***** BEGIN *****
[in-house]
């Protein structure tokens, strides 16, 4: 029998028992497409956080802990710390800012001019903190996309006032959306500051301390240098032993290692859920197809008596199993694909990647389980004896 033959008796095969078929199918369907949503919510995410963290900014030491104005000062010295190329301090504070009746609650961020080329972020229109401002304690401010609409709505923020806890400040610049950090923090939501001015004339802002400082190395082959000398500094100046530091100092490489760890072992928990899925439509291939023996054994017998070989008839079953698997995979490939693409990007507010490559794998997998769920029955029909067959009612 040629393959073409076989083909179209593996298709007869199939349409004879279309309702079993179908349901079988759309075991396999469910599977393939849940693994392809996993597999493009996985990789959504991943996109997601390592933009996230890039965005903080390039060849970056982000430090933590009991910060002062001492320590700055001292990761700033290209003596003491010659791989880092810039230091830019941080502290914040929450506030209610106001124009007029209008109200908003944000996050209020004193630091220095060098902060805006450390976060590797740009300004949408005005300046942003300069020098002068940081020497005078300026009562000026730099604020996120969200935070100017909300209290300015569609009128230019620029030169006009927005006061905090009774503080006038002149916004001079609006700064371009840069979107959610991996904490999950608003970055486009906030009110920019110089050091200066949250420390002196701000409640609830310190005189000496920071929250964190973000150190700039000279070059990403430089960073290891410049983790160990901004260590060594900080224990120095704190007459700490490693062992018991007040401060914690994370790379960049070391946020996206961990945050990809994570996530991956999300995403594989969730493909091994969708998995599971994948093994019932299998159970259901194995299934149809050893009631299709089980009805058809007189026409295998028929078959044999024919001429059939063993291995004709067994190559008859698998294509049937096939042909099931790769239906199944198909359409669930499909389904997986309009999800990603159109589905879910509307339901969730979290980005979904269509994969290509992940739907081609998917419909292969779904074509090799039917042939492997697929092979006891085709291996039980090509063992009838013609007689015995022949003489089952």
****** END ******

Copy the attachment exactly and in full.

[in-house]
């Protein structure tokens, strides 16, 4: 029998028992497409956080802990710390800012001019903190996309006032959306500051301390240098032993290692859920197809008596199993694909990647389980004896 033959008796095969078929199918369907949503919510995410963290900014030491104005000062010295190329301090504070009746609650961020080329972020229109401002304690401010609409709505923020806890400040610049950090923090939501001015004339802002400082190395082959000398500094100046530091100092490489760890072992928990899925439509291939023996054994017998070989008839079953698997995979490939693409990007507010490559794998997998769920029955029909067959009612 040629393959073409076989083909179209593996298709007869199939349409004879279309309702079993179908349901079988759309075991396999469910599977393939849940693994392809996993597999493009996985990789959504991943996109997601390592933009996230890039965005903080390039060849970056982000430090933590009991910060002062001492320590700055001292990761700033290209003596003491010659791989880092810039230091830019941080502290914040929450506030209610106001124009007029209008109200908003944000996050209020004193630091220095060098902060805006450390976060590797740009300004949408005005300046942003300069020098002068940081020497005078300026009562000026730099604020996120969200935070100017909300209290300015569609009128230019620029030169006009927005006061905090009774503080006038002149916004001079609006700064371009840069979107959610991996904490999950608003970055486009906030009110920019110089050091200066949250420390002196701000409640609830310190005189000496920071929250964190973000150190700039000279070059990403430089960073290891410049983790160990901004260590060594900080224990120095704190007459700490490693062992018991007040401060914690994370790379960049070391946020996206961990945050990809994570996530991956999300995403594989969730493909091994969708998995599971994948093994019932299998159970259901194995299934149809050893009631299709089980009805058809007189026409295998028929078959044999024919001429059939063993291995004709067994190559008859698998294509049937096939042909099931790769239906199944198909359409669930499909389904997986309009999800990603159109589905879910509307339901969730979290980005979904269509994969290509992940739907081609998917419909292969779904074509090799039917042939492997697929092979006891085709291996039980090509063992009838013609007689015995022949003489089952």